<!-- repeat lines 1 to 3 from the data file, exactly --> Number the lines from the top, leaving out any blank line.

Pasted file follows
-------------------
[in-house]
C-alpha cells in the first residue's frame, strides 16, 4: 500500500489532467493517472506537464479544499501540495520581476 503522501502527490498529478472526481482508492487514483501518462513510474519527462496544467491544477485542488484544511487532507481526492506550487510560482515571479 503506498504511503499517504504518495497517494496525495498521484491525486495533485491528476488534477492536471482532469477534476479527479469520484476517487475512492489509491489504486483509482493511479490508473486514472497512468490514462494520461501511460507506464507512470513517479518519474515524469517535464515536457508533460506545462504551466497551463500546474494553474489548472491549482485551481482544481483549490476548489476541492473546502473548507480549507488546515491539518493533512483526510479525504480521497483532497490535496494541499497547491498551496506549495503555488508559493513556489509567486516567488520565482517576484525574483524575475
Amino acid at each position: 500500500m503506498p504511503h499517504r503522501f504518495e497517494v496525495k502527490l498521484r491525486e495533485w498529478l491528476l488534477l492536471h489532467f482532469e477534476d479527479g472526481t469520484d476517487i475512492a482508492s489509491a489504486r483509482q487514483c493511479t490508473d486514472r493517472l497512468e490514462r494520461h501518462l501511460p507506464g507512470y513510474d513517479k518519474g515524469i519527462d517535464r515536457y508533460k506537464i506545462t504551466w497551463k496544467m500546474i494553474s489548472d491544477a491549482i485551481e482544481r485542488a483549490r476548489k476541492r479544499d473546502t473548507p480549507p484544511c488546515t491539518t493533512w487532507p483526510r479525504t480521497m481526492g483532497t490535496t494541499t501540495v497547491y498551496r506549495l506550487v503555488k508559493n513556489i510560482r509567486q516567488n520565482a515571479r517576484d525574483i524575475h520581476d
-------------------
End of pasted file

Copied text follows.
[in-house]
C-alpha cells in the first residue's frame, strides 16, 4: 500500500489532467493517472506537464479544499501540495520581476 503522501502527490498529478472526481482508492487514483501518462513510474519527462496544467491544477485542488484544511487532507481526492506550487510560482515571479 503506498504511503499517504504518495497517494496525495498521484491525486495533485491528476488534477492536471482532469477534476479527479469520484476517487475512492489509491489504486483509482493511479490508473486514472497512468490514462494520461501511460507506464507512470513517479518519474515524469517535464515536457508533460506545462504551466497551463500546474494553474489548472491549482485551481482544481483549490476548489476541492473546502473548507480549507488546515491539518493533512483526510479525504480521497483532497490535496494541499497547491498551496506549495503555488508559493513556489509567486516567488520565482517576484525574483524575475
Amino acid at each position: 500500500m503506498p504511503h499517504r503522501f504518495e497517494v496525495k502527490l498521484r491525486e495533485w498529478l491528476l488534477l492536471h489532467f482532469e477534476d479527479g472526481t469520484d476517487i475512492a482508492s489509491a489504486r483509482q487514483c493511479t490508473d486514472r493517472l497512468e490514462r494520461h501518462l501511460p507506464g507512470y513510474d513517479k518519474g515524469i519527462d517535464r515536457y508533460k506537464i506545462t504551466w497551463k496544467m500546474i494553474s489548472d491544477a491549482i485551481e482544481r485542488a483549490r476548489k476541492r479544499d473546502t473548507p480549507p484544511c488546515t491539518t493533512w487532507p483526510r479525504t480521497m481526492g483532497t490535496t494541499t501540495v497547491y498551496r506549495l506550487v503555488k508559493n513556489i510560482r509567486q516567488n520565482a515571479r517576484d525574483i524575475h520581476d